Employee Benefits Security Administration October 13, 2017 – Federal Register Recent Federal Regulation Documents

Proposed Extension of Information Collection Request Submitted for Public Comment; Coverage of Certain Preventive Services Under the Affordable Care Act-Private Sector
Document Number: 2017-22064
Type: Notice
Date: 2017-10-13
Agency: Employee Benefits Security Administration, Department of Labor
The Department of Labor (the Department), in accordance with the Paperwork Reduction Act of 1995 (PRA 95), provides the general public and Federal agencies with an opportunity to comment on proposed and continuing collections of information. This helps the Department assess the impact of its information collection requirements and minimize the reporting burden on the public and helps the public understand the Department's information collection requirements and provide the requested data in the desired format. Currently, the Employee Benefits Security Administration is soliciting comments on a revision of the Coverage of Certain Preventive Services under the Affordable Care ActPrivate Sector information collection request (ICR) to reflect the Executive Order signed on May 4, 2017, ``Executive Order Promoting Free Speech and Religious Liberty.'' The order declares, regarding ``Conscience Protections with Respect to Preventive-Care Mandate,'' that ``[t]he Secretary of the Treasury, the Secretary of Labor, and the Secretary of Health and Human Services shall consider issuing amended regulations, consistent with applicable law, to address conscience-based objections to the preventive-care mandate promulgated under section 300gg-13(a)(4) of title 42, United States Code.'' A copy of the information collection request (ICR) may be obtained by contacting the office listed in the ADDRESSES section of this notice.
Moral Exemptions and Accommodations for Coverage of Certain Preventive Services Under the Affordable Care Act
Document Number: 2017-21852
Type: Rule
Date: 2017-10-13
Agency: Employee Benefits Security Administration, Department of Labor, Department of Health and Human Services, Internal Revenue Service, Department of Treasury, Department of the Treasury
The United States has a long history of providing conscience protections in the regulation of health care for entities and individuals with objections based on religious beliefs or moral convictions. These interim final rules expand exemptions to protect moral convictions for certain entities and individuals whose health plans are subject to a mandate of contraceptive coverage through guidance issued pursuant to the Patient Protection and Affordable Care Act. These rules do not alter the discretion of the Health Resources and Services Administration, a component of the United States Department of Health and Human Services, to maintain the guidelines requiring contraceptive coverage where no regulatorily recognized objection exists. These rules also provide certain morally objecting entities access to the voluntary ``accommodation'' process regarding such coverage. These rules do not alter multiple other Federal programs that provide free or subsidized contraceptives for women at risk of unintended pregnancy.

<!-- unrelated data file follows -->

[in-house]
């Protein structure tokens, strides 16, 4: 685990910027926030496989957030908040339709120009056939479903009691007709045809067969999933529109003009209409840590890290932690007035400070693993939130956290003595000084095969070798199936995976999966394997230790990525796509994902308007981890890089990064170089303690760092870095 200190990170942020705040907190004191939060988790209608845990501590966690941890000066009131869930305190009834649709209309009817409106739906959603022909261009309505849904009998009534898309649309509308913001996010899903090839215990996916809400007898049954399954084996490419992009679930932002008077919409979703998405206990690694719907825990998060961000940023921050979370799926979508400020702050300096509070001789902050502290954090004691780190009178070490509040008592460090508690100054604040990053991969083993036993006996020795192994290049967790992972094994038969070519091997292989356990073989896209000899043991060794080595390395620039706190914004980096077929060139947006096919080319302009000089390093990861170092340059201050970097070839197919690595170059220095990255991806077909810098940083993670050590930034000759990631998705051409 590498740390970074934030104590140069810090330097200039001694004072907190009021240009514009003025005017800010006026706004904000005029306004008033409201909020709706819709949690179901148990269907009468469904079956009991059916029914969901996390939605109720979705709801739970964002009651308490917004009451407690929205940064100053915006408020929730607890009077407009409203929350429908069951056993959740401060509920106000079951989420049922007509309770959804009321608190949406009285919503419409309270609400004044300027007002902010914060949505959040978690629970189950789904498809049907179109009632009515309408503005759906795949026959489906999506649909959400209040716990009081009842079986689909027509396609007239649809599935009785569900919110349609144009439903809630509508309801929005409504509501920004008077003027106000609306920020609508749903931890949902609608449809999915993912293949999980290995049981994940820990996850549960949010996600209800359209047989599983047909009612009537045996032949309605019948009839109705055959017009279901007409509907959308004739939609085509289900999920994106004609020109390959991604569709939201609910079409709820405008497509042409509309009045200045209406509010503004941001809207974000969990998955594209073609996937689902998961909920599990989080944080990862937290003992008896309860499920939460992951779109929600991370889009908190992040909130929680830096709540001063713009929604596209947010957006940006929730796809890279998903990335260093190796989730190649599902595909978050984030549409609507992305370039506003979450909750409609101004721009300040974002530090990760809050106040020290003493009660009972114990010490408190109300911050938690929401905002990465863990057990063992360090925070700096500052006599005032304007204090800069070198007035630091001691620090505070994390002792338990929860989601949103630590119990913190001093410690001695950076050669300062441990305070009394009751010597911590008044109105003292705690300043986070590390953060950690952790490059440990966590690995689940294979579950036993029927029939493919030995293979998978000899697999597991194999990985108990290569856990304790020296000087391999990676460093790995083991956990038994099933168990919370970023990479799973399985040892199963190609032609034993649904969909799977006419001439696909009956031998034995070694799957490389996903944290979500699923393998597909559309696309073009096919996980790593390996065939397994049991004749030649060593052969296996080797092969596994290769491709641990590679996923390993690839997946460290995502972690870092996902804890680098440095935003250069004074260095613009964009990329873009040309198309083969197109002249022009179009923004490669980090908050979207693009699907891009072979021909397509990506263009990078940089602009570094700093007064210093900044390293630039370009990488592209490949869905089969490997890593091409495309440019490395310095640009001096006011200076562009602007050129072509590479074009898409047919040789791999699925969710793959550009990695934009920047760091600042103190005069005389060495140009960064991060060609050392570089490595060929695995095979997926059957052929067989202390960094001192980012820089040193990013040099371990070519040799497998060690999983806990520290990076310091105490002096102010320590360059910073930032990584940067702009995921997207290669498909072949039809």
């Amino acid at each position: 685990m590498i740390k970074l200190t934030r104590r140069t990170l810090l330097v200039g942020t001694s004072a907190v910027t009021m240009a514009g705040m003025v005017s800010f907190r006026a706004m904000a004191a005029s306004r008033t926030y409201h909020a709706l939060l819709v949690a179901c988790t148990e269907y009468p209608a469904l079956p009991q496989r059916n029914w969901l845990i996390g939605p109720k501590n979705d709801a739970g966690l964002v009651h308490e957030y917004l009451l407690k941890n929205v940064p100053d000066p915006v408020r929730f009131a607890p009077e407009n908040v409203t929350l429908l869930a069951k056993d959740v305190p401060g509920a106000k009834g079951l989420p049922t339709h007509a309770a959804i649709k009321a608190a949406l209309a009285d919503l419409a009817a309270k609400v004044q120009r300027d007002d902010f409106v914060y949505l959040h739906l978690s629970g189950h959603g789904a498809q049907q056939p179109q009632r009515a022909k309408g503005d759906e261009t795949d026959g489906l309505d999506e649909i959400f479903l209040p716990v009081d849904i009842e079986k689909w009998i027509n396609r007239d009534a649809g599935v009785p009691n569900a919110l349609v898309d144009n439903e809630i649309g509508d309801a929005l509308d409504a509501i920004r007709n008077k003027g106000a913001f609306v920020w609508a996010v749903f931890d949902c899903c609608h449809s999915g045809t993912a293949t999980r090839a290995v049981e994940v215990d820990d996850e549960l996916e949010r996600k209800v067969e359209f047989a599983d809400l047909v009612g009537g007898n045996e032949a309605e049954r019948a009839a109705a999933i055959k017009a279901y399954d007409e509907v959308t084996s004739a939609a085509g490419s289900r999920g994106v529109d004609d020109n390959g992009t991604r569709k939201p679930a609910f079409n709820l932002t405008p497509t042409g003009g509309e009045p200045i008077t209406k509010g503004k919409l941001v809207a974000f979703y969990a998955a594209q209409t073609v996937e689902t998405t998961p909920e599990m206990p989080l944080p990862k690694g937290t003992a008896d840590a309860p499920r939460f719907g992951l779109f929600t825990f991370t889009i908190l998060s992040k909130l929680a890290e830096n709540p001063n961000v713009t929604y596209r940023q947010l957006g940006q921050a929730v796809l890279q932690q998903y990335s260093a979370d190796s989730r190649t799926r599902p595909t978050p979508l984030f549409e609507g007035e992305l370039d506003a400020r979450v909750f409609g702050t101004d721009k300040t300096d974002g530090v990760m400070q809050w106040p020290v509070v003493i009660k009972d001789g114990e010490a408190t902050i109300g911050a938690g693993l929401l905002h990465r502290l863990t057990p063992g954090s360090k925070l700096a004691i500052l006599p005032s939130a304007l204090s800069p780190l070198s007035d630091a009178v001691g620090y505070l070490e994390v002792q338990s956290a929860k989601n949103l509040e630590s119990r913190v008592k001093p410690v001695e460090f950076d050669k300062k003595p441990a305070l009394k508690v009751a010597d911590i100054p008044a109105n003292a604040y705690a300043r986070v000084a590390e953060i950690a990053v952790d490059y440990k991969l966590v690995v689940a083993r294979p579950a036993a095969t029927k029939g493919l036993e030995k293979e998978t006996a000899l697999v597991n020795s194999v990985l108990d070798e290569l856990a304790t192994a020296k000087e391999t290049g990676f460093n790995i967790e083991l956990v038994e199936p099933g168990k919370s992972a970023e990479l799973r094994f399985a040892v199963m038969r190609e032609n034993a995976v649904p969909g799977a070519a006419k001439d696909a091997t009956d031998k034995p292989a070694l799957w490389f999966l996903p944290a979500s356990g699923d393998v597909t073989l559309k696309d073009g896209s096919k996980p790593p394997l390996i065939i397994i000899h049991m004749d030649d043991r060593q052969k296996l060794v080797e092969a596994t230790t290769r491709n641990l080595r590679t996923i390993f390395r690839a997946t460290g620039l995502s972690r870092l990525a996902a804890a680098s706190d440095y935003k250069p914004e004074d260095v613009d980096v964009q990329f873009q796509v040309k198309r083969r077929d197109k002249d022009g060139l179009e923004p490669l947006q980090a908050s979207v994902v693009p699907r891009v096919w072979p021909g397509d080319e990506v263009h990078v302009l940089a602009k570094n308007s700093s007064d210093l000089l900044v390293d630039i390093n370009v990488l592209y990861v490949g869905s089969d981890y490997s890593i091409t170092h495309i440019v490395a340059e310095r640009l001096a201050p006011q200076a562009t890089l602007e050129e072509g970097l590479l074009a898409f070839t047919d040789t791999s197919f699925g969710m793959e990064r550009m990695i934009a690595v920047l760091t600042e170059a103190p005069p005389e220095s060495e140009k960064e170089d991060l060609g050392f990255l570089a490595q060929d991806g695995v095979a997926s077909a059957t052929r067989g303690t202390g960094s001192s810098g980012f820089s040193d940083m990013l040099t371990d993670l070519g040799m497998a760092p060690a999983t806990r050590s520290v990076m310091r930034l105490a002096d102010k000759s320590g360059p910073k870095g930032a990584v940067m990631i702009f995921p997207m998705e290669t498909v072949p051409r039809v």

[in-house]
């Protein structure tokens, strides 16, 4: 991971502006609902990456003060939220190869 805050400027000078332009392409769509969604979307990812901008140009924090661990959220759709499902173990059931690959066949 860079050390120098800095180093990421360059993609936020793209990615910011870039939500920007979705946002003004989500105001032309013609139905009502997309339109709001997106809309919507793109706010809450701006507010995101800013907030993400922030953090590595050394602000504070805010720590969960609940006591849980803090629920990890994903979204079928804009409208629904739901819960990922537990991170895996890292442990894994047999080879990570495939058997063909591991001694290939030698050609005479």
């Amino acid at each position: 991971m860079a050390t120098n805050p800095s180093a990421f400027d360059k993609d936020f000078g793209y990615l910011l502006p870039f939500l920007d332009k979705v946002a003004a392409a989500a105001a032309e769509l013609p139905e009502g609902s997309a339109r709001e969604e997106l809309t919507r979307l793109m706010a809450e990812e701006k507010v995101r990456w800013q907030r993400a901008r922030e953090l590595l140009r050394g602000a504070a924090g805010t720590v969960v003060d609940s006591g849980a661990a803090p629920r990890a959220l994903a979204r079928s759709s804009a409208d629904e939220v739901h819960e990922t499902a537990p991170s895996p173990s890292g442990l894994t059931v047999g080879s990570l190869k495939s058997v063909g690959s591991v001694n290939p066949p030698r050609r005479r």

Religious Exemptions and Accommodations for Coverage of Certain Preventive Services Under the Affordable Care Act
Document Number: 2017-21851
Type: Rule
Date: 2017-10-13
Agency: Employee Benefits Security Administration, Department of Labor, Department of Health and Human Services, Internal Revenue Service, Department of Treasury, Department of the Treasury
The United States has a long history of providing conscience protections in the regulation of health care for entities and individuals with objections based on religious beliefs and moral convictions. These interim final rules expand exemptions to protect religious beliefs for certain entities and individuals whose health plans are subject to a mandate of contraceptive coverage through guidance issued pursuant to the Patient Protection and Affordable Care Act. These rules do not alter the discretion of the Health Resources and Services Administration (HRSA), a component of the United States Department of Health and Human Services (HHS), to maintain the guidelines requiring contraceptive coverage where no regulatorily recognized objection exists. These rules also leave the ``accommodation'' process in place as an optional process for certain exempt entities that wish to use it voluntarily. These rules do not alter multiple other Federal programs that provide free or subsidized contraceptives for women at risk of unintended pregnancy.